all union members.
Hickey also wrote to Ottawa's police chief Vern White, asking him to
keep police out of student political
affairs.
The physics student has received
no word so far from the chief. Ottawa Police Service stated that it
was a confidential matter, and that
White had not come out with an
official statement on the subject.
Hickey has also been unsuccessful
in getting a response from Rock.
"However, the vice-president of
governance [Diane Davidson] has
replied, informing me that I have
to contact the head of Protection
[Services] to discuss coming to campus," said Hickey.
The issue is further complicated
by the fact that Hickey is a teaching
assistant and has not received his
winter semester contract because
of the restrictions. The Department
of Physics, he said, refused to send
him his contract until the issue is
cleared up.
"The job starts next week, so I
think that this basically is...denial of
work," said Hickey.
According to Hickey, he will
go to trial on January 12, facing
charges of mischief under $5000.
He indicated that the trial would
only concern events from the day
when the graffiti was drawn, and
does not include the no-trespassing violation.
Hickey has not
received his winter
semester contract
because ofthe
restrictions. The
department of
physics refused to
send him his contract until the issue
is cleared up.
"I'm not sure what to expect. I'm
pleading not guilty, and I might
need to call witnesses," he said.
At press time it was unknown
whether charges will be pressed
against Hickey by the University
of Ottawa for vandalism and the
violation of the no trespassing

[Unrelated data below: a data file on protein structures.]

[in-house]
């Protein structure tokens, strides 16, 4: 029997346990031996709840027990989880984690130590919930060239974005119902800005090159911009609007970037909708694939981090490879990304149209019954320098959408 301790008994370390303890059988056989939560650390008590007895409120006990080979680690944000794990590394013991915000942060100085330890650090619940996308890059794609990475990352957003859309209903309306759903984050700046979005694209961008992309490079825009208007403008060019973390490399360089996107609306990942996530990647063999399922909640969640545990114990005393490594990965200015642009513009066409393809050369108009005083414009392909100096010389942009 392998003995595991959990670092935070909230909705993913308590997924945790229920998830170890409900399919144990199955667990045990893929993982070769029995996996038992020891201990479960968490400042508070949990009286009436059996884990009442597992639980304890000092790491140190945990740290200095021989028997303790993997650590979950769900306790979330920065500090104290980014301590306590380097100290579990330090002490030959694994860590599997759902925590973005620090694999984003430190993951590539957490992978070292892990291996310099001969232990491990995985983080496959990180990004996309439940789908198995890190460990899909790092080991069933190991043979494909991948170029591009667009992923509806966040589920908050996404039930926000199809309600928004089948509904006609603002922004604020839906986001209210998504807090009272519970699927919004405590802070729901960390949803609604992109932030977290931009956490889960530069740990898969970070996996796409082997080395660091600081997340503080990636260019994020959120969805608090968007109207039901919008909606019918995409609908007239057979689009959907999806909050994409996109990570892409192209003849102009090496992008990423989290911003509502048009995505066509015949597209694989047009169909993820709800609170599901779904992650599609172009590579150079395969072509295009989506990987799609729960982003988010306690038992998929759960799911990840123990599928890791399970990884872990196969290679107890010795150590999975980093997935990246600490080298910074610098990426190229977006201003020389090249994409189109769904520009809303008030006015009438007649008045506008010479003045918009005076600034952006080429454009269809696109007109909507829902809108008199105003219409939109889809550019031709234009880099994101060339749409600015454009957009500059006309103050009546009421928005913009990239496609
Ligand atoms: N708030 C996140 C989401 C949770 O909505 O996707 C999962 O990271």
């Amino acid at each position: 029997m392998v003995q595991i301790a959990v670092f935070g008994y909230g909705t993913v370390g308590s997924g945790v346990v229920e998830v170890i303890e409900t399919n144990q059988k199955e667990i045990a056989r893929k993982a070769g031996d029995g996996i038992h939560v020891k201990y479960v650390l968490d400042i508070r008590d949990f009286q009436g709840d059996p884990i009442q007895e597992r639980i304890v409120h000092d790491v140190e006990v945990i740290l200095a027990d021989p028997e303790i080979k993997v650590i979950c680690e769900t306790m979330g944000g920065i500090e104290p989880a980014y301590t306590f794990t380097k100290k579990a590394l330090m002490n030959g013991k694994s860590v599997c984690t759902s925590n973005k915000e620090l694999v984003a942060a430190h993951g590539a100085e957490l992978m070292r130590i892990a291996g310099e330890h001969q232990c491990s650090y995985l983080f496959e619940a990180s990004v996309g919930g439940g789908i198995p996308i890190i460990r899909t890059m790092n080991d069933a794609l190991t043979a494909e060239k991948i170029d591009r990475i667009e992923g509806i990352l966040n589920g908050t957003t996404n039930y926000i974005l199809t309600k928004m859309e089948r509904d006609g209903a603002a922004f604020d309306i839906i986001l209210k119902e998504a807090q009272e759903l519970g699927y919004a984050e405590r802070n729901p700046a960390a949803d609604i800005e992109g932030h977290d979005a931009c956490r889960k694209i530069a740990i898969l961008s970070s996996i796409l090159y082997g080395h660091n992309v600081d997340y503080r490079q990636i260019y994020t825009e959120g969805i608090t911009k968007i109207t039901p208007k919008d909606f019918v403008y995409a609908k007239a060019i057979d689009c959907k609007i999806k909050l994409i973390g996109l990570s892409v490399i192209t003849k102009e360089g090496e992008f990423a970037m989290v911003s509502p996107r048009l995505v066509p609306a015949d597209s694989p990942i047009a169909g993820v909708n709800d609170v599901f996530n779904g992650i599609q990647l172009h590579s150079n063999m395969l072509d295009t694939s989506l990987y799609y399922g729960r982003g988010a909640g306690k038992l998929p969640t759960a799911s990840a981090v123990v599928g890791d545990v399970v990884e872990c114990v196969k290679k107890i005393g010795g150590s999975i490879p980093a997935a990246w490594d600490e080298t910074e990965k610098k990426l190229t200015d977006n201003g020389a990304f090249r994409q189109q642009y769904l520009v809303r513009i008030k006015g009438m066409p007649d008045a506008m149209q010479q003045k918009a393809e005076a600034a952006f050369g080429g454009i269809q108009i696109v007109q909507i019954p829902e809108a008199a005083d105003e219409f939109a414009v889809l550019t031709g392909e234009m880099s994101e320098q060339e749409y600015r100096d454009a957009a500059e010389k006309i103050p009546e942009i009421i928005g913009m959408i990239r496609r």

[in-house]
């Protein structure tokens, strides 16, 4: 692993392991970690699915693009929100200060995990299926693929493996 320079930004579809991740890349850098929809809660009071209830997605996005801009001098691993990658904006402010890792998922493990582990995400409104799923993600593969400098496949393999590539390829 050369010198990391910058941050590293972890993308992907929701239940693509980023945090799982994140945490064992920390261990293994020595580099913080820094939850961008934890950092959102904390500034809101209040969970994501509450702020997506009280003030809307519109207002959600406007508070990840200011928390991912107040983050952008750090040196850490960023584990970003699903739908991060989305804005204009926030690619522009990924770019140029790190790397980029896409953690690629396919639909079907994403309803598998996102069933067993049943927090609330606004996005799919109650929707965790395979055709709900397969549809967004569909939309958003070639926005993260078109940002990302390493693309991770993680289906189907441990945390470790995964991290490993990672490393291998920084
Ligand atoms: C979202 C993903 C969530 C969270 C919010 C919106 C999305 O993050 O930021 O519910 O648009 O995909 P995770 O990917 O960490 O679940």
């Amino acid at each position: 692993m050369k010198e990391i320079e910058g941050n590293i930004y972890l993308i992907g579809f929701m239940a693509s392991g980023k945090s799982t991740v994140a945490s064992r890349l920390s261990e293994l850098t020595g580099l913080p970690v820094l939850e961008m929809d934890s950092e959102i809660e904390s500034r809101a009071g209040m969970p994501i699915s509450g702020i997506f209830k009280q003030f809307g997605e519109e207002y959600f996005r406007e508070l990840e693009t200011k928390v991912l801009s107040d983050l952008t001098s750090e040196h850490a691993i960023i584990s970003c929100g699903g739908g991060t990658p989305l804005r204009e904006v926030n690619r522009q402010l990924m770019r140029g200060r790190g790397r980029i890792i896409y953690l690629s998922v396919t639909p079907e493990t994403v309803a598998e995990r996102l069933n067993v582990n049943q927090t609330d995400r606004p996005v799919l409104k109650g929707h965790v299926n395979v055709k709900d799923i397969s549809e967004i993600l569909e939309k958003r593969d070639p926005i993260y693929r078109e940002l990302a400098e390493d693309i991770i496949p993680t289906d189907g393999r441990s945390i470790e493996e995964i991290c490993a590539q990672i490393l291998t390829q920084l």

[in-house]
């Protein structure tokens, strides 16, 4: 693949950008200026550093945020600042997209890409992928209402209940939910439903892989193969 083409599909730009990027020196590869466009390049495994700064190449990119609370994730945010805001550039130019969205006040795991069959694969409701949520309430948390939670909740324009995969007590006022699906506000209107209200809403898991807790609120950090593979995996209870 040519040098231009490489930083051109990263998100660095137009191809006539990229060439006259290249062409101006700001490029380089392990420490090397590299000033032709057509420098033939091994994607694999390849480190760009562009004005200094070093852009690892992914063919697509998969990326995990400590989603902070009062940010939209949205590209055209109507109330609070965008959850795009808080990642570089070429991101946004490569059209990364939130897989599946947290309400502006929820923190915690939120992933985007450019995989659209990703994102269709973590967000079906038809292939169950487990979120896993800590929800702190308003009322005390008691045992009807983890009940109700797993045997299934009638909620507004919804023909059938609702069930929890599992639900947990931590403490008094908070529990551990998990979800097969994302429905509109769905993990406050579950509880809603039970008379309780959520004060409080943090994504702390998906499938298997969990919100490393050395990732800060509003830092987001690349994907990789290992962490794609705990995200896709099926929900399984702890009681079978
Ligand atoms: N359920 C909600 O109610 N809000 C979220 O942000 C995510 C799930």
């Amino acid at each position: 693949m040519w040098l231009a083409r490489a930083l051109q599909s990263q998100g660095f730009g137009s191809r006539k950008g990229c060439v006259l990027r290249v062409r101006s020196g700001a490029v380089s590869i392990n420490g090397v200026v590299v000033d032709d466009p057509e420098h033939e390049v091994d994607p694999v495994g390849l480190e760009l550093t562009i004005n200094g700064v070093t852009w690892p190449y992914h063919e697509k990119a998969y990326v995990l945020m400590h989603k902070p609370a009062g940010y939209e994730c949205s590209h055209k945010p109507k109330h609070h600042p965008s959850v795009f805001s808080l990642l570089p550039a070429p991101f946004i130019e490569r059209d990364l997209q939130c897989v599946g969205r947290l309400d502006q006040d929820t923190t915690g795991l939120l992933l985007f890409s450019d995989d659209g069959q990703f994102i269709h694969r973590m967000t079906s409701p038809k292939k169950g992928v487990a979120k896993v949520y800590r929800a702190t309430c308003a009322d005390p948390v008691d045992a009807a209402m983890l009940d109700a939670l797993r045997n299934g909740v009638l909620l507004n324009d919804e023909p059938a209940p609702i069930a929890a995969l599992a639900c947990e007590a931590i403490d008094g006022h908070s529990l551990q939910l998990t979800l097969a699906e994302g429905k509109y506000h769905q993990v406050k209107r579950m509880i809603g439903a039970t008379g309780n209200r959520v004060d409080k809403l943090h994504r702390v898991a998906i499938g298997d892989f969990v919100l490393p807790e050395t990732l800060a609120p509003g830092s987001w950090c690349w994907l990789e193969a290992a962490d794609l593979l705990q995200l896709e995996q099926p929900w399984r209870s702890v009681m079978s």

ticket.
Due to the legal nature of the
issue, the university was unable to
comment on the matter, vl
Great sex tied to
emotional maturity
BEN DEXTRAZE
The Gateway
EDMONTON (CUP)-Trouble in
bed? According to a study from the
University of Alberta, allthatmaybe
required for good sex is an attitude
adjustment.
Andrea Dalton, who is completing her PhD in developmental psychology at the school, used a small
poll in the 2005/2006 school year
to uncover the truth behind freshman sex. Her research hoped to
probe inside the sexual activity of a
select portion of the student body,
and postulate whether the emotionally mature students were having
healthier sex lives.
In the past, much research has
portrayed sexual activity among
young people in a negative light.
Dalton andher researchpartners
recruited first-year University of
Alberta students in 2005, and had
them fill out surveys each month
for the academic year describing a
variety of behaviours and feelings.
For this study, her master's thesis, Dalton compared the sexual
behaviour of about 200 students-
focusing on vaginal intercourse
and oral sex—and then related their
behavior to the emotions they felt
over the course of the school year.
She then examined these findings
in relation to other markers in her
study that measured students' maturity levels.
Dalton discovered that the more
"on track" a sexually active student
was in terms of emotional maturity,
the higher the possibility they were
having positive sexual experiences.
Based on age and developmental